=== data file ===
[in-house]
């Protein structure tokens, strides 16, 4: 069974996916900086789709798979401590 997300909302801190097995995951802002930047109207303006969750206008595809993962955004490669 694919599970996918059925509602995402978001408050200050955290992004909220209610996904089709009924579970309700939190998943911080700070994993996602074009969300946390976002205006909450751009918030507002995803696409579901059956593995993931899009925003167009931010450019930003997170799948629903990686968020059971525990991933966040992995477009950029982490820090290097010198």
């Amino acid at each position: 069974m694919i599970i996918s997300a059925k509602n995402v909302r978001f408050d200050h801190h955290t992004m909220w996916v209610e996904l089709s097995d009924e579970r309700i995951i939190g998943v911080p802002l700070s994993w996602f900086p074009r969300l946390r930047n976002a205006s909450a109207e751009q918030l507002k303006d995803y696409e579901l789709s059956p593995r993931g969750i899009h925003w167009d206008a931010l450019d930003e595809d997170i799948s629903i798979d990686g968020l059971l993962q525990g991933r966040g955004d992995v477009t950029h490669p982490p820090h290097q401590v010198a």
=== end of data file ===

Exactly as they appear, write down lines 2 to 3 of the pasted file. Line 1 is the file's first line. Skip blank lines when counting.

């Protein structure tokens, strides 16, 4: 069974996916900086789709798979401590 997300909302801190097995995951802002930047109207303006969750206008595809993962955004490669 694919599970996918059925509602995402978001408050200050955290992004909220209610996904089709009924579970309700939190998943911080700070994993996602074009969300946390976002205006909450751009918030507002995803696409579901059956593995993931899009925003167009931010450019930003997170799948629903990686968020059971525990991933966040992995477009950029982490820090290097010198």
């Amino acid at each position: 069974m694919i599970i996918s997300a059925k509602n995402v909302r978001f408050d200050h801190h955290t992004m909220w996916v209610e996904l089709s097995d009924e579970r309700i995951i939190g998943v911080p802002l700070s994993w996602f900086p074009r969300l946390r930047n976002a205006s909450a109207e751009q918030l507002k303006d995803y696409e579901l789709s059956p593995r993931g969750i899009h925003w167009d206008a931010l450019d930003e595809d997170i799948s629903i798979d990686g968020l059971l993962q525990g991933r966040g955004d992995v477009t950029h490669p982490p820090h290097q401590v010198a």